A University of Oklahoma (OU) team of chemists has developed a new antibiotic formulation to fight the sometimes deadly infection caused by methicillin-resistant Staphylococcus aureus (MRSA) and other antibiotic-resistant infectious bacteria. The new drug to treat MRSA combines traditional Food and Drug Administration (FDA)-approved antibiotics, such as methicillin, with the polymer BPEI.
OU chemistry professor Charles Rice, PhD, and a team of his colleagues has been able to invigorate older drugs from the penicillin family by combining them with BPEI. While this new formulation requires FDA approval, the approach restores efficacy to obsolete antibiotics.
“The use of first-line antibiotics to kill MRSA or other infectious bacteria will improve patient outcomes and lower the economic burden,” Rice said. “The discovery in our laboratory has made it possible to create an effective antibiotic that can reduce expensive hospitalization costs.”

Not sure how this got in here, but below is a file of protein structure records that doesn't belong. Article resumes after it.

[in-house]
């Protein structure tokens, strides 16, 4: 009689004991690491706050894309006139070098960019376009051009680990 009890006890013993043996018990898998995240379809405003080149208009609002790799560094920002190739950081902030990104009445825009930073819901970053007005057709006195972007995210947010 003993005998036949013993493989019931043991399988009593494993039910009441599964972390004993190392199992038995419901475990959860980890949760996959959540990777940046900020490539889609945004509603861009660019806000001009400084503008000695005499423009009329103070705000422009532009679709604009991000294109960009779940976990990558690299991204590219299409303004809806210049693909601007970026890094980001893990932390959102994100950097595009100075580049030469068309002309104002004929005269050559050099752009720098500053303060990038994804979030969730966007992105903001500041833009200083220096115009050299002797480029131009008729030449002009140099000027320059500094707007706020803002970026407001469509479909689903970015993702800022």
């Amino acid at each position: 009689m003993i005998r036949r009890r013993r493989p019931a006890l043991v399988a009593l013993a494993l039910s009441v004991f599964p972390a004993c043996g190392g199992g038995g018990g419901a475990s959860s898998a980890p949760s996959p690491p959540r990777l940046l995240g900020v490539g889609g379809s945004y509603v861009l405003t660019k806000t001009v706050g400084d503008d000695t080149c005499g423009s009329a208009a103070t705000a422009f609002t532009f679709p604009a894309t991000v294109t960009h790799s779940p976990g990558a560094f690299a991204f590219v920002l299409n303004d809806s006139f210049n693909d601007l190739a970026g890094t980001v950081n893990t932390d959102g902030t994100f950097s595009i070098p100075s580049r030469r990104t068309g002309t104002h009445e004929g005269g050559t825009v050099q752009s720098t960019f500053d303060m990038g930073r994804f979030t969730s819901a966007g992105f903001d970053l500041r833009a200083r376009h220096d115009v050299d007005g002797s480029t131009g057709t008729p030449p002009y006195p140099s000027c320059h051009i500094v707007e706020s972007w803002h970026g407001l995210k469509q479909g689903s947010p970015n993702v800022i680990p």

The Centers for Disease Control and Prevention considers MRSA a serious threat to human health. MRSA infected 80,500 people in 2011 and nearly one in seven cases resulted in death. When MRSA colonies invade host tissue, they release toxins that cause tissue injury leading to patient morbidity. Until now, more costly and highly toxic antibiotics of last resort were used to treat MRSA.
The takeaway from the OU team’s experiments is that any number of penicillin-type drugs combined with BPEI or related polymers could create a new first-line drug for treating infectious diseases and change how MRSA and other infectious bacteria are treated.
This article was adapted from information provided by OU.